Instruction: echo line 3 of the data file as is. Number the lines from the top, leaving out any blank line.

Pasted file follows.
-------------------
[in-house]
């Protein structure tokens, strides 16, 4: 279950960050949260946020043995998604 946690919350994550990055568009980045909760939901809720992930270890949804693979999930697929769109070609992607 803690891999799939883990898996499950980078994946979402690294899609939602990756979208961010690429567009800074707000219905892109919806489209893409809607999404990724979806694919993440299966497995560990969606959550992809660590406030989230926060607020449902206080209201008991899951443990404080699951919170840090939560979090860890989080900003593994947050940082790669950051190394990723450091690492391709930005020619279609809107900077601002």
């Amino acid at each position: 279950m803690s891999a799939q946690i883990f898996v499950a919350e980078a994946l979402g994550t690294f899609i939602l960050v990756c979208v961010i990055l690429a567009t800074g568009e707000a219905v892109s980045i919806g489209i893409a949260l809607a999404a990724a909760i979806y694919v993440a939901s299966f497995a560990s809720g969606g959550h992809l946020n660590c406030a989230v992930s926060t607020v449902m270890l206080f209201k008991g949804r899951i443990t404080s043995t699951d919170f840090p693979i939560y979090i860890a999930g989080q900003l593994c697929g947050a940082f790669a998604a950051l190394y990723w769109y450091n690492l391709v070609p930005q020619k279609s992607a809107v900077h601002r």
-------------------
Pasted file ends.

């Amino acid at each position: 279950m803690s891999a799939q946690i883990f898996v499950a919350e980078a994946l979402g994550t690294f899609i939602l960050v990756c979208v961010i990055l690429a567009t800074g568009e707000a219905v892109s980045i919806g489209i893409a949260l809607a999404a990724a909760i979806y694919v993440a939901s299966f497995a560990s809720g969606g959550h992809l946020n660590c406030a989230v992930s926060t607020v449902m270890l206080f209201k008991g949804r899951i443990t404080s043995t699951d919170f840090p693979i939560y979090i860890a999930g989080q900003l593994c697929g947050a940082f790669a998604a950051l190394y990723w769109y450091n690492l391709v070609p930005q020619k279609s992607a809107v900077h601002r």